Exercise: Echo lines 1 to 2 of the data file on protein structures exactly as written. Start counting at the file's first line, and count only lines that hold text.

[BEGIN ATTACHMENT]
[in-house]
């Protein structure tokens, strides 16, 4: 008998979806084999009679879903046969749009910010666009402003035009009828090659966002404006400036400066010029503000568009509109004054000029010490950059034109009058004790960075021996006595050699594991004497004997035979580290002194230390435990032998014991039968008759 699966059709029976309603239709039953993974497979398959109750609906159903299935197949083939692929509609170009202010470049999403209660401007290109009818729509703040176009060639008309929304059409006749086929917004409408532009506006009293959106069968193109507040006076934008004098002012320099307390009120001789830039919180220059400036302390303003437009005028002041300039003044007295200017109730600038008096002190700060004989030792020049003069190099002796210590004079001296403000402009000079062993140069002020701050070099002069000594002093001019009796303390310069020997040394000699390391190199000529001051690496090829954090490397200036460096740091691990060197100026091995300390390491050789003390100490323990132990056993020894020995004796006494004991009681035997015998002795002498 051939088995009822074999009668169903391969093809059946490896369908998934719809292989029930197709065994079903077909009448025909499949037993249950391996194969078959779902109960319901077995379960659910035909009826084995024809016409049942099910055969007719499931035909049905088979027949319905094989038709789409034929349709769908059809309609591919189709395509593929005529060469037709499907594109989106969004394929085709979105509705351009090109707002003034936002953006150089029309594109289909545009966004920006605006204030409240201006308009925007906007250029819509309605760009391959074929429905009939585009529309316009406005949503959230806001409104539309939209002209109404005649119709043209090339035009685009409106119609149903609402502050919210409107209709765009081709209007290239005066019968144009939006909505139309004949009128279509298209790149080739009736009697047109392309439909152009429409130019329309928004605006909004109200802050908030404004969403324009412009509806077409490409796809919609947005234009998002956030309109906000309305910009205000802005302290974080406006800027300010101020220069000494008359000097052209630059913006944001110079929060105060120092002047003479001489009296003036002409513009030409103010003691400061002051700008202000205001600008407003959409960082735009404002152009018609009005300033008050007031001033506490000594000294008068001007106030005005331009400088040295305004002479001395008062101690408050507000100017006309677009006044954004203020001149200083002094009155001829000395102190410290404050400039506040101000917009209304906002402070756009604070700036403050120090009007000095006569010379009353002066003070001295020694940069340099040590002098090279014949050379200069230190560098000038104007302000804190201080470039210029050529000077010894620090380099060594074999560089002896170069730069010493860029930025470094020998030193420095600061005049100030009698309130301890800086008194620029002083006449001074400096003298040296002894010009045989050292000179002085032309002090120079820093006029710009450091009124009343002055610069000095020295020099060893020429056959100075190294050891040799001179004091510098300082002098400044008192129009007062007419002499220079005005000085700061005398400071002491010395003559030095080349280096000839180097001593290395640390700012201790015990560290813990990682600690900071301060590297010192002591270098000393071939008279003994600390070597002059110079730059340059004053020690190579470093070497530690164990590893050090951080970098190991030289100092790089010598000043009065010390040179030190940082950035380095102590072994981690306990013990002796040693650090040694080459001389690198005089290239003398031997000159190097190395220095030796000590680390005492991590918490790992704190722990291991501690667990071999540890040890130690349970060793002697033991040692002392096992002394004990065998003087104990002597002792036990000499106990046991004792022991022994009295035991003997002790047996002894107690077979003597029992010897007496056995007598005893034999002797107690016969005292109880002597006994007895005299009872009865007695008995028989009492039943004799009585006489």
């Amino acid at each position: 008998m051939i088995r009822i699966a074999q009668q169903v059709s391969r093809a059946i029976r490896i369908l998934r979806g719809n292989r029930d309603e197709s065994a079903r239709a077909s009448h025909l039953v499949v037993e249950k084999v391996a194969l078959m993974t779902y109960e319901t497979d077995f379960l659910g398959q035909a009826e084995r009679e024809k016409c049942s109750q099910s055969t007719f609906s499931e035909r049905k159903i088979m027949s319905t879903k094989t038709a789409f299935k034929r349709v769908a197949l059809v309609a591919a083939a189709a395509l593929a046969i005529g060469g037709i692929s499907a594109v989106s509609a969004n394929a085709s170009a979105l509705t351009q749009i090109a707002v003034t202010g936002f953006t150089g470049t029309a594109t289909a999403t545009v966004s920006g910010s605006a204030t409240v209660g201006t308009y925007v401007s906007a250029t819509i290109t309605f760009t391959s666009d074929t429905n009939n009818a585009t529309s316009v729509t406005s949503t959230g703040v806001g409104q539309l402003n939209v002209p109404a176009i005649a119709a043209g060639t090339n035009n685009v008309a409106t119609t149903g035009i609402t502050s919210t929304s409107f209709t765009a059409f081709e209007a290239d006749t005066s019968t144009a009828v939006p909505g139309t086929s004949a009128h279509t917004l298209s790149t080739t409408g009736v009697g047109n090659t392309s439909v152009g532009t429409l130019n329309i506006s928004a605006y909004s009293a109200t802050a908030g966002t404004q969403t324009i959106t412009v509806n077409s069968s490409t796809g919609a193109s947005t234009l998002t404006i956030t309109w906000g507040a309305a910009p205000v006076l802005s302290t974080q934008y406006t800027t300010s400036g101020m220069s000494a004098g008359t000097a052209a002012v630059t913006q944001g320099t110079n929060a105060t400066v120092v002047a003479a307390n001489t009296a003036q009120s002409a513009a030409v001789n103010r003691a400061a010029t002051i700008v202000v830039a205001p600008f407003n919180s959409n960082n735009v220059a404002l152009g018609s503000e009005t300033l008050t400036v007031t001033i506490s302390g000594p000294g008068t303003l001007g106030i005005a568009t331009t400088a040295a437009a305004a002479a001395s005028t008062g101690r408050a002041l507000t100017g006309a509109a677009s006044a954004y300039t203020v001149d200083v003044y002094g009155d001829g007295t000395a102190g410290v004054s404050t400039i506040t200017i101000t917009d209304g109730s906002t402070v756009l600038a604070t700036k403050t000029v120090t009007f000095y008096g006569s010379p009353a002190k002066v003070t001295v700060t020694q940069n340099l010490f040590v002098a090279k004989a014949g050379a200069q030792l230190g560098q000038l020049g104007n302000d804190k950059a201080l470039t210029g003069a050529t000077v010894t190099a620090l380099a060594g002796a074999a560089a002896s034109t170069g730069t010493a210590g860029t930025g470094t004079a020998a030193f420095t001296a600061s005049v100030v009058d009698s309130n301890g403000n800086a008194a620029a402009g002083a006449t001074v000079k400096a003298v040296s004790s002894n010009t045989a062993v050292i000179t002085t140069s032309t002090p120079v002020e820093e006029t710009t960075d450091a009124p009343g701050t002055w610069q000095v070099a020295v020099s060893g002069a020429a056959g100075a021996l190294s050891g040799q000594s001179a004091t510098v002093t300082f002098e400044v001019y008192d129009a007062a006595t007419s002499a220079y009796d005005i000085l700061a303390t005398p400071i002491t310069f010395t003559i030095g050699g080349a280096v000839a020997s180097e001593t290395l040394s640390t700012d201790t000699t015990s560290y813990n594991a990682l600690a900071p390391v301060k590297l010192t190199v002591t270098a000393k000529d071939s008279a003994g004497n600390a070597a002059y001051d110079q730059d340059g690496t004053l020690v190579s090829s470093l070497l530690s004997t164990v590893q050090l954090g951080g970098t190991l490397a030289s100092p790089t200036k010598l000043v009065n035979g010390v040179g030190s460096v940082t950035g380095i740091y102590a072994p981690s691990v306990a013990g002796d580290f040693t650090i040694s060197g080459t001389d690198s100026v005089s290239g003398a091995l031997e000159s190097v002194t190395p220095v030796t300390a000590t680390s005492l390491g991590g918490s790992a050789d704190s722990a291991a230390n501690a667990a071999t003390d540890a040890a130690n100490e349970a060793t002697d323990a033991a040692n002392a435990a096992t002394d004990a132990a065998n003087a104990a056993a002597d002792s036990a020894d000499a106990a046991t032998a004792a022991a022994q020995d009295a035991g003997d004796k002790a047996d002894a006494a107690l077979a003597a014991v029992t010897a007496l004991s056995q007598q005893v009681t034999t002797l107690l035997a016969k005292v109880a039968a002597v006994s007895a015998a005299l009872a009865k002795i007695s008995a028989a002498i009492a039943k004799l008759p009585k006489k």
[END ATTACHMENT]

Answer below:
[in-house]
């Protein structure tokens, strides 16, 4: 008998979806084999009679879903046969749009910010666009402003035009009828090659966002404006400036400066010029503000568009509109004054000029010490950059034109009058004790960075021996006595050699594991004497004997035979580290002194230390435990032998014991039968008759 699966059709029976309603239709039953993974497979398959109750609906159903299935197949083939692929509609170009202010470049999403209660401007290109009818729509703040176009060639008309929304059409006749086929917004409408532009506006009293959106069968193109507040006076934008004098002012320099307390009120001789830039919180220059400036302390303003437009005028002041300039003044007295200017109730600038008096002190700060004989030792020049003069190099002796210590004079001296403000402009000079062993140069002020701050070099002069000594002093001019009796303390310069020997040394000699390391190199000529001051690496090829954090490397200036460096740091691990060197100026091995300390390491050789003390100490323990132990056993020894020995004796006494004991009681035997015998002795002498 051939088995009822074999009668169903391969093809059946490896369908998934719809292989029930197709065994079903077909009448025909499949037993249950391996194969078959779902109960319901077995379960659910035909009826084995024809016409049942099910055969007719499931035909049905088979027949319905094989038709789409034929349709769908059809309609591919189709395509593929005529060469037709499907594109989106969004394929085709979105509705351009090109707002003034936002953006150089029309594109289909545009966004920006605006204030409240201006308009925007906007250029819509309605760009391959074929429905009939585009529309316009406005949503959230806001409104539309939209002209109404005649119709043209090339035009685009409106119609149903609402502050919210409107209709765009081709209007290239005066019968144009939006909505139309004949009128279509298209790149080739009736009697047109392309439909152009429409130019329309928004605006909004109200802050908030404004969403324009412009509806077409490409796809919609947005234009998002956030309109906000309305910009205000802005302290974080406006800027300010101020220069000494008359000097052209630059913006944001110079929060105060120092002047003479001489009296003036002409513009030409103010003691400061002051700008202000205001600008407003959409960082735009404002152009018609009005300033008050007031001033506490000594000294008068001007106030005005331009400088040295305004002479001395008062101690408050507000100017006309677009006044954004203020001149200083002094009155001829000395102190410290404050400039506040101000917009209304906002402070756009604070700036403050120090009007000095006569010379009353002066003070001295020694940069340099040590002098090279014949050379200069230190560098000038104007302000804190201080470039210029050529000077010894620090380099060594074999560089002896170069730069010493860029930025470094020998030193420095600061005049100030009698309130301890800086008194620029002083006449001074400096003298040296002894010009045989050292000179002085032309002090120079820093006029710009450091009124009343002055610069000095020295020099060893020429056959100075190294050891040799001179004091510098300082002098400044008192129009007062007419002499220079005005000085700061005398400071002491010395003559030095080349280096000839180097001593290395640390700012201790015990560290813990990682600690900071301060590297010192002591270098000393071939008279003994600390070597002059110079730059340059004053020690190579470093070497530690164990590893050090951080970098190991030289100092790089010598000043009065010390040179030190940082950035380095102590072994981690306990013990002796040693650090040694080459001389690198005089290239003398031997000159190097190395220095030796000590680390005492991590918490790992704190722990291991501690667990071999540890040890130690349970060793002697033991040692002392096992002394004990065998003087104990002597002792036990000499106990046991004792022991022994009295035991003997002790047996002894107690077979003597029992010897007496056995007598005893034999002797107690016969005292109880002597006994007895005299009872009865007695008995028989009492039943004799009585006489």